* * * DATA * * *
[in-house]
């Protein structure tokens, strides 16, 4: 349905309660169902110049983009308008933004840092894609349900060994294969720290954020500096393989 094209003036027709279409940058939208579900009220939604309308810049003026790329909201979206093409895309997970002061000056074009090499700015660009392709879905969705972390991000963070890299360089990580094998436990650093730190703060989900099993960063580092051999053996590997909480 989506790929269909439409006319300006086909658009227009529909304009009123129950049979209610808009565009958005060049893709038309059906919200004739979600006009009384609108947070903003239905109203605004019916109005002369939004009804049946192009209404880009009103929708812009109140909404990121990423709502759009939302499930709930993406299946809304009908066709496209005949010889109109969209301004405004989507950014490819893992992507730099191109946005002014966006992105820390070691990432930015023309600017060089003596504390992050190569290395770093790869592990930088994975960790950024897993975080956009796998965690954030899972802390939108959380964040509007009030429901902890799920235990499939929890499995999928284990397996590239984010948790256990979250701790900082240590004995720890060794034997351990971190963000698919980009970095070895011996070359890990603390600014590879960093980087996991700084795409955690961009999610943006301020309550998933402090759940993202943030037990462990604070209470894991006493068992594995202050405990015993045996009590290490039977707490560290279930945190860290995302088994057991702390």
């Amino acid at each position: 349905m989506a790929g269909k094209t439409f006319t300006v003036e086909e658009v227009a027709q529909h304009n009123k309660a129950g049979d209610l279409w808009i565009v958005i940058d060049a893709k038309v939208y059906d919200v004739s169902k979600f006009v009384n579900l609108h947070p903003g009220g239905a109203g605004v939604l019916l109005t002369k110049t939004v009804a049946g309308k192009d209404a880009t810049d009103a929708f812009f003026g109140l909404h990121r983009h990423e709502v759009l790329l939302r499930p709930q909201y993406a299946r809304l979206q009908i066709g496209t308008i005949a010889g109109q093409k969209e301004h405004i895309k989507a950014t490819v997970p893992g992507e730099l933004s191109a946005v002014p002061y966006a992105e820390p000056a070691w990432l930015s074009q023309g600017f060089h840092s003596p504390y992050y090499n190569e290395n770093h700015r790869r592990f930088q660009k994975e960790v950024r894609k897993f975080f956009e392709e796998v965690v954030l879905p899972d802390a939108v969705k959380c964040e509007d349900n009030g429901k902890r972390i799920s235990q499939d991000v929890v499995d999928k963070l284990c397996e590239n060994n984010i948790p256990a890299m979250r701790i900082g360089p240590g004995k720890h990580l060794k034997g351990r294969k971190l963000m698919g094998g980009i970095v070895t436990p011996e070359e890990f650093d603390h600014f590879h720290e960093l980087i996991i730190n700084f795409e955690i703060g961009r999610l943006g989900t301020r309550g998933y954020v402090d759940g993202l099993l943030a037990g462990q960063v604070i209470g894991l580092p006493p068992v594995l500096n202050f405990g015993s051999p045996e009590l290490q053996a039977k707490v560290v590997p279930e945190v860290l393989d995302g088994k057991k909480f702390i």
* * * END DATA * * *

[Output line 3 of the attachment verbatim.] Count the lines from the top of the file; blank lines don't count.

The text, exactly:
């Amino acid at each position: 349905m989506a790929g269909k094209t439409f006319t300006v003036e086909e658009v227009a027709q529909h304009n009123k309660a129950g049979d209610l279409w808009i565009v958005i940058d060049a893709k038309v939208y059906d919200v004739s169902k979600f006009v009384n579900l609108h947070p903003g009220g239905a109203g605004v939604l019916l109005t002369k110049t939004v009804a049946g309308k192009d209404a880009t810049d009103a929708f812009f003026g109140l909404h990121r983009h990423e709502v759009l790329l939302r499930p709930q909201y993406a299946r809304l979206q009908i066709g496209t308008i005949a010889g109109q093409k969209e301004h405004i895309k989507a950014t490819v997970p893992g992507e730099l933004s191109a946005v002014p002061y966006a992105e820390p000056a070691w990432l930015s074009q023309g600017f060089h840092s003596p504390y992050y090499n190569e290395n770093h700015r790869r592990f930088q660009k994975e960790v950024r894609k897993f975080f956009e392709e796998v965690v954030l879905p899972d802390a939108v969705k959380c964040e509007d349900n009030g429901k902890r972390i799920s235990q499939d991000v929890v499995d999928k963070l284990c397996e590239n060994n984010i948790p256990a890299m979250r701790i900082g360089p240590g004995k720890h990580l060794k034997g351990r294969k971190l963000m698919g094998g980009i970095v070895t436990p011996e070359e890990f650093d603390h600014f590879h720290e960093l980087i996991i730190n700084f795409e955690i703060g961009r999610l943006g989900t301020r309550g998933y954020v402090d759940g993202l099993l943030a037990g462990q960063v604070i209470g894991l580092p006493p068992v594995l500096n202050f405990g015993s051999p045996e009590l290490q053996a039977k707490v560290v590997p279930e945190v860290l393989d995302g088994k057991k909480f702390i």